- What concrete commitment does this text of Scripture ask of me in my spiritual life, in my community life?
- What has been my dominant sentiment during this moment of prayer?
Final Prayer of St. Augustine.
Turning towards the Lord: Lord God, Father Almighty, with pure heart, as far as our littleness permits, allow us to give you our most devoted and sincere thanks, begging with all our strength from your particular goodness, that you deign to hear our petitions according to your goodwill, that by your power you may drive away the enemy from all our thoughts and actions; that you increase our faith, govern our mind and give us spiritual thoughts and bring us to your happiness, through your Son Jesus Christ, our Lord, who with you lives and reigns in the unity of the Holy Spirit, one God, forever and ever. Amen (en. Ps. 150:8).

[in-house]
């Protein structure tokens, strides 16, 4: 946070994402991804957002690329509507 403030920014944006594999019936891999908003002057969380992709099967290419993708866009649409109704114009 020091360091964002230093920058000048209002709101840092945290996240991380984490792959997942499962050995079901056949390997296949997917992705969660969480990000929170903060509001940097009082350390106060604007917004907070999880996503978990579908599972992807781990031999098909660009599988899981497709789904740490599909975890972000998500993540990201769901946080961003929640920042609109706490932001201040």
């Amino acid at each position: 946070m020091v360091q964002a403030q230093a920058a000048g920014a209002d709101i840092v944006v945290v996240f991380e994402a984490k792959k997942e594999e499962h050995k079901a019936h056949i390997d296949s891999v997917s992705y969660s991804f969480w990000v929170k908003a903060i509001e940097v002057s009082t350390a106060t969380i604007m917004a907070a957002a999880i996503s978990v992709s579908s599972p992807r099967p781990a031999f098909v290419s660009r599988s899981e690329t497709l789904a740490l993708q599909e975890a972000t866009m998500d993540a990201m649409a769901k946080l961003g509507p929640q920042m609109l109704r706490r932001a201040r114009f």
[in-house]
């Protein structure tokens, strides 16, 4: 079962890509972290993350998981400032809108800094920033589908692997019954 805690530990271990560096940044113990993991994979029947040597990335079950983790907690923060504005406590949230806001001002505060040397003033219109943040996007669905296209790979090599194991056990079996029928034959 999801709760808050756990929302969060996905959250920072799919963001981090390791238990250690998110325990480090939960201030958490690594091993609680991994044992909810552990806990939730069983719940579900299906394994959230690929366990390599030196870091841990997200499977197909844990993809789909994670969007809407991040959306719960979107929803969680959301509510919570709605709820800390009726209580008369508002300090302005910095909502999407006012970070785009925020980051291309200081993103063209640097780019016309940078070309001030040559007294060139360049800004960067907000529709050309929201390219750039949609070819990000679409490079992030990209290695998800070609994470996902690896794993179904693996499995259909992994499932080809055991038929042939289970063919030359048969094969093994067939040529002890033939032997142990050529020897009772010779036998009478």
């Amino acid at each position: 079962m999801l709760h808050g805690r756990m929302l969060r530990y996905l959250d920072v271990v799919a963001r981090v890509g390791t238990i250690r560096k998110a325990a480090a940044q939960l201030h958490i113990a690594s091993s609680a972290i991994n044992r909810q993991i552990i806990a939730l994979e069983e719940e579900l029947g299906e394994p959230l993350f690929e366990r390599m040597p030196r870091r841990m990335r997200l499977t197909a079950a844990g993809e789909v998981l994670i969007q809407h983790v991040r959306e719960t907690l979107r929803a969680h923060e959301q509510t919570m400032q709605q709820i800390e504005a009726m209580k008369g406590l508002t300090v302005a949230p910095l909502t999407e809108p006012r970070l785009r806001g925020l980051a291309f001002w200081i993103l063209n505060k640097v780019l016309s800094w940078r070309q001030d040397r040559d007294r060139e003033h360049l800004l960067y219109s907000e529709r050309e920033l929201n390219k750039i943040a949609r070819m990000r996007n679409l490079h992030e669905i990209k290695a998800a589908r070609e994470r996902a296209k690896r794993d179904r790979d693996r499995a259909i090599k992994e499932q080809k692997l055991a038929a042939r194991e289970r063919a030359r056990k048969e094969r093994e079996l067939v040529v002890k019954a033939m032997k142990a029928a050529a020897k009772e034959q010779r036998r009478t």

“Friend, how did you come in here without putting on the wedding garment?” It was not possible to feign anything to the person being asked. He was looking at the garment that he wore in his heart, not on the flesh, because if it were about the exterior garment, he could not have hidden it from the servants” (s. 90, 4).